Of course, this tactic would not be restricted to scrutiny of state governments. There appears to be an increasing appetite for governing parties at the federal level to launch inquiries and Royal Commissions into each other once elected.

“Attack by inquiry” may soon become the new political game in town. However, the participants would do well to remember that increased scrutiny of this kind tends to come doubly-edged, as the Liberals have learnt in NSW.

Jacqui Lambie: the PUP is outgrowing the kennel

For the vengeful and electorally rampaging Clive Palmer, disaffected disability pensioner Jacqui Lambie would have been little more than the means to an end when he coaxed her to run for the Palmer United Party before the 2013 federal election.

The born-and-bred Tasmanian nursed her own reasons for putting one up the establishment, and her outspoken vehemence dovetailed conveniently with Palmer’s own mangled sound grabs castigating the Coalition at federal and state levels.

But having been peremptorily preselected and then elected on a sweet preference deal, the PUP Senator for Tasmania is now fast outgrowing the kennel.

If the blossoming of Lambie’s political brand continues apace, and canny political operators can find the right enticements to unravel her ties to Palmer, Lambie could become an independent Senate champion for her embattled home state.

Such a turn of events would allow the unashamed champion of the underdog to deliver bounties to Tasmania not seen since the heyday of the late Brian Harradine.

If not for Palmer, Lambie would have been just another Australian downtrodden by bureaucracy.

She joined the army early in life, serving in transport and military policing roles and later losing a stripe for punching a colleague. Lambie finally left the army after 11 years due to a back injury sustained in 1997 from carrying a 40kg pack for a two-day bush skills course.

What does she stand for?

  • Veterans Affairs: Concerned about misogyny in the Australian Defence Force and the high rate of suicide amongst former ADF personnel. Has demanded the Government extend the Defence Abuse Response Taskforce indefinitely, and called for a Royal Commission into the Veterans’ Affairs Department.
  • National Security: Believes Australia’s national security is weak and that defence force spending should be bolstered. Advocates compulsory National Service for all young Australians.
  • Tasmania: Wants an extra $5 billion over four years diverted from foreign aid to establish a special economic zone in Tasmania to help business employ more workers and lower the unemployment rate.
  • Transport: Wants $180 million cut from mainland road and infrastructure to be invested immediately in the Tasmanian Freight Equalisation Scheme.

She battled the veterans’ affairs bureaucracy over the next 5 years, to overcome accusations of malingering and finally be allowed to draw a disability pension. These experiences awakened Lambie’s political awareness in 2008 when she was given work by former Labor senator Nick Sherry as part of her rehab. But in 2009 she attempted suicide, and then spent time in a psychiatric ward, following which she found God and lost 40 kilos. She then led an unsuccessful run for Liberal pre-selection in Braddon for the 2013 federal election.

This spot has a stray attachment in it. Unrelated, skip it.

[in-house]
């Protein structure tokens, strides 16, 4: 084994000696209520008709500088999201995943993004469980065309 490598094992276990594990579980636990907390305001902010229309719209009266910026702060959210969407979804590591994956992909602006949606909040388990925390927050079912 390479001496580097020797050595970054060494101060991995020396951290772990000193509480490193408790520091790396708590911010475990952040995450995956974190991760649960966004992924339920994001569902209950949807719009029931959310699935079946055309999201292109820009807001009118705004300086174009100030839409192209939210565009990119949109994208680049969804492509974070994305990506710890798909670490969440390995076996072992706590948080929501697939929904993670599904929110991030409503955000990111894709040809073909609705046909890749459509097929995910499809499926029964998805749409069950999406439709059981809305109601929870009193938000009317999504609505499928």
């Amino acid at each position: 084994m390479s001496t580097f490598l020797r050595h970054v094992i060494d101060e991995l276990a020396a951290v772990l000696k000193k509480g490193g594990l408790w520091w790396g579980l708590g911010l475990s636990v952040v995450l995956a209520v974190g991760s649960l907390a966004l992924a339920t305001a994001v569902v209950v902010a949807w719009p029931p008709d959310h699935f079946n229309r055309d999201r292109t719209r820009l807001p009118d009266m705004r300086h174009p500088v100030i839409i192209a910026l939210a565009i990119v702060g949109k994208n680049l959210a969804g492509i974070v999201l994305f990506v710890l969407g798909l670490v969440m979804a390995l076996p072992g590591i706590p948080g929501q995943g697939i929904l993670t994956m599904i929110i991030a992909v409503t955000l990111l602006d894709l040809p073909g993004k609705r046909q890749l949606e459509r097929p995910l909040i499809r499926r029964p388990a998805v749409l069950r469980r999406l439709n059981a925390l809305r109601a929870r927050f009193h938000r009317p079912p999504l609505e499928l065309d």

After deciding to run as an independent anyway, Lambie accepted Palmer’s invitation to jump on the PUP bandwagon after realising she couldn’t afford to bankroll a decent campaign on her own.

Lambie’s and Palmer’s political relationship may be one of convenience, but it is nevertheless a fruitful one.

While the multi-millionaire Palmer may claim to be a man of the people, Lambie is genuinely representative of the underclass that most politicians would never encounter unless they visited the local dole office. Lambie shares the concerns and language of this under-represented segment of the Australian community, and unashamedly gives voice to the disdain they hold for the establishment they believe has abandoned them.

Through Lambie, Palmer has a direct line to these disgruntled voters and the opportunity to harvest their protest votes.

The problem for Palmer is that he needs Lambie more than she needs him. Whether she’s inside PUP’s yellow tent or out, Lambie wields one of the six votes needed by the Government from the eight crossbenchers to pass legislation when Labor and the Greens oppose it. Without Lambie, and on the occasions when Muir decides to vote with the Government, Palmer’s bloc is reduced to two and he no longer has the power of veto.

What does the future hold?

Lambie shares Palmer’s passion for political vengeance, but her future will be determined less by revenge than by ambition.

She has not been afraid to brandish the leadership baton kept in her knapsack, reportedly stating not long after the federal election that she would become Leader of PUP if Palmer was not successful in getting elected in Fairfax.

So it’s hardly surprising that other reports have emerged suggesting Lambie is unhappy with her colleague from Queensland, Glenn Lazarus, being unilaterally made Leader of the PUP in the Senate.

Such quibbles would be music to the ears of Government strategists looking for a way to cleave Lambie away from the PUP voting bloc. It would however be a mistake for the plotters to focus only on Lambie’s ambitions for herself.

More important by far appears to be the Senator’s ambitions for the state she represents and the disadvantaged people she’s determined to champion.

The spoils of victory will go to the party that can deliver on that ambition for her.

A multimedia version of this piece appears on the ABC’s tablet app The Brief, which can be downloaded here.